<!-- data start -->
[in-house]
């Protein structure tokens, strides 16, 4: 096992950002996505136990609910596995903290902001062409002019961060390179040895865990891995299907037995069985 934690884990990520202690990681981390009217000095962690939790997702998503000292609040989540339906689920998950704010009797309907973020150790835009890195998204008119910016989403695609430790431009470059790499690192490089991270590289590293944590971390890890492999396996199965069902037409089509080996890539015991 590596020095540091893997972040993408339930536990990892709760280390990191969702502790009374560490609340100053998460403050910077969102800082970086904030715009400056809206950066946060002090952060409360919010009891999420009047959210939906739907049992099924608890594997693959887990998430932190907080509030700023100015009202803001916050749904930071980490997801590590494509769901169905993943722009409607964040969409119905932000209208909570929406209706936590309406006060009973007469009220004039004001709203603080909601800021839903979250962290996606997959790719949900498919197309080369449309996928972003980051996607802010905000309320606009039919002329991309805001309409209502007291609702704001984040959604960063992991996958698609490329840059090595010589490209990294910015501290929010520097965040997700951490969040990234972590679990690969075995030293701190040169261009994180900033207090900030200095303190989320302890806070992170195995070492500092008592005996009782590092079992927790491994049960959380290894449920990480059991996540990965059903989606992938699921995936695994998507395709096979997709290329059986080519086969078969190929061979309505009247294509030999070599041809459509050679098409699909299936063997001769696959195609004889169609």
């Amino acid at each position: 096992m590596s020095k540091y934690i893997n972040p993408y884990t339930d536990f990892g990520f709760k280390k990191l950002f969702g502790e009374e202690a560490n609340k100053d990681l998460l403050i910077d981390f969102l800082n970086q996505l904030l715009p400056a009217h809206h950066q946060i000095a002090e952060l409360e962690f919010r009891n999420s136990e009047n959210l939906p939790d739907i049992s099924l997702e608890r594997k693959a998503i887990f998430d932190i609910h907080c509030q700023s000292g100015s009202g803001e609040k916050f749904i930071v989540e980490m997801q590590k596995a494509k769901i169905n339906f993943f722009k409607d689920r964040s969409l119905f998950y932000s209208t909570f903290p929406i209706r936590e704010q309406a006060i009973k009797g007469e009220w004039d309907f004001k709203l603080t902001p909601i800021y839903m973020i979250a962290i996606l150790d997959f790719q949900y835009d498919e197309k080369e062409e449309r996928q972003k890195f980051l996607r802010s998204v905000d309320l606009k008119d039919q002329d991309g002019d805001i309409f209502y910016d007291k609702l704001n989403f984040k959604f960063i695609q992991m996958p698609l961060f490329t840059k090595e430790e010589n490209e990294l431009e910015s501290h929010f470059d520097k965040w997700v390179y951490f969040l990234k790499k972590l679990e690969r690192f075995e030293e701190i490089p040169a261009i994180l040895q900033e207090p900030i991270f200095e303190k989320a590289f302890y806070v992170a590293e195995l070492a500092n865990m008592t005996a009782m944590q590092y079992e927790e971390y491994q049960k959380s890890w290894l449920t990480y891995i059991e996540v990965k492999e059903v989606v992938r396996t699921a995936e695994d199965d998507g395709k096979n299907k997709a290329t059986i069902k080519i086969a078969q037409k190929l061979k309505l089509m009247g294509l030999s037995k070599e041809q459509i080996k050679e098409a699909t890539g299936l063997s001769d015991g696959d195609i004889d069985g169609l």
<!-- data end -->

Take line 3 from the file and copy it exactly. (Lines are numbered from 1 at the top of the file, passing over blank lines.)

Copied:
């Amino acid at each position: 096992m590596s020095k540091y934690i893997n972040p993408y884990t339930d536990f990892g990520f709760k280390k990191l950002f969702g502790e009374e202690a560490n609340k100053d990681l998460l403050i910077d981390f969102l800082n970086q996505l904030l715009p400056a009217h809206h950066q946060i000095a002090e952060l409360e962690f919010r009891n999420s136990e009047n959210l939906p939790d739907i049992s099924l997702e608890r594997k693959a998503i887990f998430d932190i609910h907080c509030q700023s000292g100015s009202g803001e609040k916050f749904i930071v989540e980490m997801q590590k596995a494509k769901i169905n339906f993943f722009k409607d689920r964040s969409l119905f998950y932000s209208t909570f903290p929406i209706r936590e704010q309406a006060i009973k009797g007469e009220w004039d309907f004001k709203l603080t902001p909601i800021y839903m973020i979250a962290i996606l150790d997959f790719q949900y835009d498919e197309k080369e062409e449309r996928q972003k890195f980051l996607r802010s998204v905000d309320l606009k008119d039919q002329d991309g002019d805001i309409f209502y910016d007291k609702l704001n989403f984040k959604f960063i695609q992991m996958p698609l961060f490329t840059k090595e430790e010589n490209e990294l431009e910015s501290h929010f470059d520097k965040w997700v390179y951490f969040l990234k790499k972590l679990e690969r690192f075995e030293e701190i490089p040169a261009i994180l040895q900033e207090p900030i991270f200095e303190k989320a590289f302890y806070v992170a590293e195995l070492a500092n865990m008592t005996a009782m944590q590092y079992e927790e971390y491994q049960k959380s890890w290894l449920t990480y891995i059991e996540v990965k492999e059903v989606v992938r396996t699921a995936e695994d199965d998507g395709k096979n299907k997709a290329t059986i069902k080519i086969a078969q037409k190929l061979k309505l089509m009247g294509l030999s037995k070599e041809q459509i080996k050679e098409a699909t890539g299936l063997s001769d015991g696959d195609i004889d069985g169609l």